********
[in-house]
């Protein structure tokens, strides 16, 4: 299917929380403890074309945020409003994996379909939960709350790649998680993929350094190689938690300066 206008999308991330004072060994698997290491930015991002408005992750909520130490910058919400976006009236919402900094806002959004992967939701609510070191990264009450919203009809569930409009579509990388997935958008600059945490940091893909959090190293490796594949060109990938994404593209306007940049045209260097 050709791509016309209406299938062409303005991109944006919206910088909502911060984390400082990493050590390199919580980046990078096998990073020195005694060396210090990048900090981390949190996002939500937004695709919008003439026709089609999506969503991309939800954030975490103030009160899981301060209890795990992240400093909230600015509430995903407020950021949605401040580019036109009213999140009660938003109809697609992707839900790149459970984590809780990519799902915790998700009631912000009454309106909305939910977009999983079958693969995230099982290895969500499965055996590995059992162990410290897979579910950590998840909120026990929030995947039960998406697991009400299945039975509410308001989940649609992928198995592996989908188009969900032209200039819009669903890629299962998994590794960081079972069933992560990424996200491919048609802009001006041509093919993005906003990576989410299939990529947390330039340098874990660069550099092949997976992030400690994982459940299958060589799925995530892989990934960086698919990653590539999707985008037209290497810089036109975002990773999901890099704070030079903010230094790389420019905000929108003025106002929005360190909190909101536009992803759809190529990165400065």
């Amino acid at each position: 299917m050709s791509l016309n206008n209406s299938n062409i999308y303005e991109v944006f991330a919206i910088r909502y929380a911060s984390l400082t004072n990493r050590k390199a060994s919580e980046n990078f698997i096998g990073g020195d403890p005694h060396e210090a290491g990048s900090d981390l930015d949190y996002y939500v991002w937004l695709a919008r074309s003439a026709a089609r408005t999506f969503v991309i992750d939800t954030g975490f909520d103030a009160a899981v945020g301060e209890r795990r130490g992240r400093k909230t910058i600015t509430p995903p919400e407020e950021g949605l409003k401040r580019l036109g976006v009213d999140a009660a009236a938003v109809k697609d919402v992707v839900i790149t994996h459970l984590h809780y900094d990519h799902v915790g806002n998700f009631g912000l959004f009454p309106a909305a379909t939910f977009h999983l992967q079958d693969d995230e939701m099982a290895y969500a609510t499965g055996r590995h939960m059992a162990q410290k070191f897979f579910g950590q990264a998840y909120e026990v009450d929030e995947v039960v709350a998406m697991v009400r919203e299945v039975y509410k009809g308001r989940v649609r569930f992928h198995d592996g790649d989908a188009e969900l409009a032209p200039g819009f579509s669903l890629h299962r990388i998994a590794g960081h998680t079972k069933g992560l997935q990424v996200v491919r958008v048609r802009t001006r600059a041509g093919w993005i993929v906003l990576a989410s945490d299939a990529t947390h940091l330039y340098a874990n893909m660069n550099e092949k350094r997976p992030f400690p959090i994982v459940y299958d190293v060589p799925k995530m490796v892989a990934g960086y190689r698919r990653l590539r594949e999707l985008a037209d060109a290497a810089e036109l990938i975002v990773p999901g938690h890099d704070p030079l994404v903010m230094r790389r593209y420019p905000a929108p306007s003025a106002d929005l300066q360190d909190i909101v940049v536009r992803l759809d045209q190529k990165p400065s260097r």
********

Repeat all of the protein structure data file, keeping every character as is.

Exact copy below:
[in-house]
């Protein structure tokens, strides 16, 4: 299917929380403890074309945020409003994996379909939960709350790649998680993929350094190689938690300066 206008999308991330004072060994698997290491930015991002408005992750909520130490910058919400976006009236919402900094806002959004992967939701609510070191990264009450919203009809569930409009579509990388997935958008600059945490940091893909959090190293490796594949060109990938994404593209306007940049045209260097 050709791509016309209406299938062409303005991109944006919206910088909502911060984390400082990493050590390199919580980046990078096998990073020195005694060396210090990048900090981390949190996002939500937004695709919008003439026709089609999506969503991309939800954030975490103030009160899981301060209890795990992240400093909230600015509430995903407020950021949605401040580019036109009213999140009660938003109809697609992707839900790149459970984590809780990519799902915790998700009631912000009454309106909305939910977009999983079958693969995230099982290895969500499965055996590995059992162990410290897979579910950590998840909120026990929030995947039960998406697991009400299945039975509410308001989940649609992928198995592996989908188009969900032209200039819009669903890629299962998994590794960081079972069933992560990424996200491919048609802009001006041509093919993005906003990576989410299939990529947390330039340098874990660069550099092949997976992030400690994982459940299958060589799925995530892989990934960086698919990653590539999707985008037209290497810089036109975002990773999901890099704070030079903010230094790389420019905000929108003025106002929005360190909190909101536009992803759809190529990165400065």
């Amino acid at each position: 299917m050709s791509l016309n206008n209406s299938n062409i999308y303005e991109v944006f991330a919206i910088r909502y929380a911060s984390l400082t004072n990493r050590k390199a060994s919580e980046n990078f698997i096998g990073g020195d403890p005694h060396e210090a290491g990048s900090d981390l930015d949190y996002y939500v991002w937004l695709a919008r074309s003439a026709a089609r408005t999506f969503v991309i992750d939800t954030g975490f909520d103030a009160a899981v945020g301060e209890r795990r130490g992240r400093k909230t910058i600015t509430p995903p919400e407020e950021g949605l409003k401040r580019l036109g976006v009213d999140a009660a009236a938003v109809k697609d919402v992707v839900i790149t994996h459970l984590h809780y900094d990519h799902v915790g806002n998700f009631g912000l959004f009454p309106a909305a379909t939910f977009h999983l992967q079958d693969d995230e939701m099982a290895y969500a609510t499965g055996r590995h939960m059992a162990q410290k070191f897979f579910g950590q990264a998840y909120e026990v009450d929030e995947v039960v709350a998406m697991v009400r919203e299945v039975y509410k009809g308001r989940v649609r569930f992928h198995d592996g790649d989908a188009e969900l409009a032209p200039g819009f579509s669903l890629h299962r990388i998994a590794g960081h998680t079972k069933g992560l997935q990424v996200v491919r958008v048609r802009t001006r600059a041509g093919w993005i993929v906003l990576a989410s945490d299939a990529t947390h940091l330039y340098a874990n893909m660069n550099e092949k350094r997976p992030f400690p959090i994982v459940y299958d190293v060589p799925k995530m490796v892989a990934g960086y190689r698919r990653l590539r594949e999707l985008a037209d060109a290497a810089e036109l990938i975002v990773p999901g938690h890099d704070p030079l994404v903010m230094r790389r593209y420019p905000a929108p306007s003025a106002d929005l300066q360190d909190i909101v940049v536009r992803l759809d045209q190529k990165p400065s260097r």